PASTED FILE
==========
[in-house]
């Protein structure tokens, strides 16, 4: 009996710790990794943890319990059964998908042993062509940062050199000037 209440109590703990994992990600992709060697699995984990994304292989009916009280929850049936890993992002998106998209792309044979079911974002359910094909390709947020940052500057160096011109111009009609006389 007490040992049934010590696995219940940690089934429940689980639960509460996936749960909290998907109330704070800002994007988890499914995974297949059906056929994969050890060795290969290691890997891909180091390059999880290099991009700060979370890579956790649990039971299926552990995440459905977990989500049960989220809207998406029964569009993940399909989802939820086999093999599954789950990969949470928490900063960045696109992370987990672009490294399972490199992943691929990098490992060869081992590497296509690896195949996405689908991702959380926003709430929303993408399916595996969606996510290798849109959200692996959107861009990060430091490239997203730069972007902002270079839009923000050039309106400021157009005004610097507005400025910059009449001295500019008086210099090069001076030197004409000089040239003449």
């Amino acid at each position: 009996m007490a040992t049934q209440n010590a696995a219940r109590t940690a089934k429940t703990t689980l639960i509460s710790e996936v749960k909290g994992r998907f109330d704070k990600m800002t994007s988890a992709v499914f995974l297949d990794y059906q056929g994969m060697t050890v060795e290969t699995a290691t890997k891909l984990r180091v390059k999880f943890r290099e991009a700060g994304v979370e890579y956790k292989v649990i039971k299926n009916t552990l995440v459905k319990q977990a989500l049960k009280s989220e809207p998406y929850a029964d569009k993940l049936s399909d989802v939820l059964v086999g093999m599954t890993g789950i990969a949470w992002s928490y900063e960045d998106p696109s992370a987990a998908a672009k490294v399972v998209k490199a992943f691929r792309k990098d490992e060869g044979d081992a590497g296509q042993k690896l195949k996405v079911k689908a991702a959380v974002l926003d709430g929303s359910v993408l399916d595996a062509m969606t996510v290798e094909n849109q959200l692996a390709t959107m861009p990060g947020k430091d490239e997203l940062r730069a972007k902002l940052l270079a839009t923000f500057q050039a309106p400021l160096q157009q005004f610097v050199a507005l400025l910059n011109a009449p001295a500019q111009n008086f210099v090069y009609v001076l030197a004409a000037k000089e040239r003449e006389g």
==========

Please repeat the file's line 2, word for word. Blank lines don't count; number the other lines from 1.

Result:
């Protein structure tokens, strides 16, 4: 009996710790990794943890319990059964998908042993062509940062050199000037 209440109590703990994992990600992709060697699995984990994304292989009916009280929850049936890993992002998106998209792309044979079911974002359910094909390709947020940052500057160096011109111009009609006389 007490040992049934010590696995219940940690089934429940689980639960509460996936749960909290998907109330704070800002994007988890499914995974297949059906056929994969050890060795290969290691890997891909180091390059999880290099991009700060979370890579956790649990039971299926552990995440459905977990989500049960989220809207998406029964569009993940399909989802939820086999093999599954789950990969949470928490900063960045696109992370987990672009490294399972490199992943691929990098490992060869081992590497296509690896195949996405689908991702959380926003709430929303993408399916595996969606996510290798849109959200692996959107861009990060430091490239997203730069972007902002270079839009923000050039309106400021157009005004610097507005400025910059009449001295500019008086210099090069001076030197004409000089040239003449």